Crater Lake National Park

Fact Box

Crater Lake National Park
Established in 1902
183,225 acres
Visitation (2010) 448,319

Crater Lake National Park, in southern Oregon, is a rare and breathtaking natural wonder. The lake was created almost 8,000 years ago when the collapse of the Mt. Mazama volcano formed a 6-mile-wide volcanic basin. Melted snowfall filled the basin with freshwater and Crater Lake was born.

At nearly 2,000 feet deep Crater Lake is the deepest body of freshwater in the United States and the ninth-deepest lake in the world. An impressive 20-mile ring of cliffs encloses the basin and adds to the magnificence of the lake. The area is also home to virgin old-growth forests, made up primarily of various conifers such as pine, hemlock, and fir, as well as several varieties of deciduous trees. Many of the meadows come alive with colorful wildflowers during the short summer season, roughly June through October, when the park is not covered in snow.

Because area snows averaging 44 feet per year affect road and facility closures--including whether visitors can get gasoline within 60 miles of the park--it helps to call in advance to understand weather conditions and prepare adequately if you plan to visit between September and June.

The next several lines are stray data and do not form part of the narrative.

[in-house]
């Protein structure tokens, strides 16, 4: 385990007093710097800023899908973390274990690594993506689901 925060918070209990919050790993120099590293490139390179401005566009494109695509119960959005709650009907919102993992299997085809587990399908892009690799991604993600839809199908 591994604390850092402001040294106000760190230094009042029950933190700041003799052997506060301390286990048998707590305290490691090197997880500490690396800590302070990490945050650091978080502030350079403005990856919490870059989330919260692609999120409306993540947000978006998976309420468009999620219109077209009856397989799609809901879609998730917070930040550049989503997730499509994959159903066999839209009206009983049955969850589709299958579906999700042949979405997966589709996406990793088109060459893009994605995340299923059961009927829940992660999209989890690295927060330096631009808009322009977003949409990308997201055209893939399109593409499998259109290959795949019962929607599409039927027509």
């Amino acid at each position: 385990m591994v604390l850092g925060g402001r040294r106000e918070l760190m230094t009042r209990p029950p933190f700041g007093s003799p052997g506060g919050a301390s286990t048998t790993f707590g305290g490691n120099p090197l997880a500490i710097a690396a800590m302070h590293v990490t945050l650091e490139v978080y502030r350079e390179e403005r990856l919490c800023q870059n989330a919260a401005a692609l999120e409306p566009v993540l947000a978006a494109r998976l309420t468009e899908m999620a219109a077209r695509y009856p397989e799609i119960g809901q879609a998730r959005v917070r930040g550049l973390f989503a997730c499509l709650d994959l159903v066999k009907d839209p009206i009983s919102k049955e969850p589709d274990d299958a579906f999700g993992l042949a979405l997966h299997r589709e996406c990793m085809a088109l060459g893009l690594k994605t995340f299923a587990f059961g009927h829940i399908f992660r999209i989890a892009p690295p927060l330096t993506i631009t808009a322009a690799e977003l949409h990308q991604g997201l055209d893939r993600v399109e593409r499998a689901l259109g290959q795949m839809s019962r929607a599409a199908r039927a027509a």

The park contains more than 90 miles of hiking trails, including part of the Pacific Crest Trail and two trails on Wizard Island, the larger of the lake's two islands, accessible by boat through park concessioners. Visitors can also take an auto tour of Rim Drive, the 33-mile road that circles the lake, for stunning views of the lake from every direction.

Crater Lake National Park, located in the Cascade Mountain Range, is a remarkable and beautiful site. It is well worth planning ahead to explore this remote area of the American Northwest.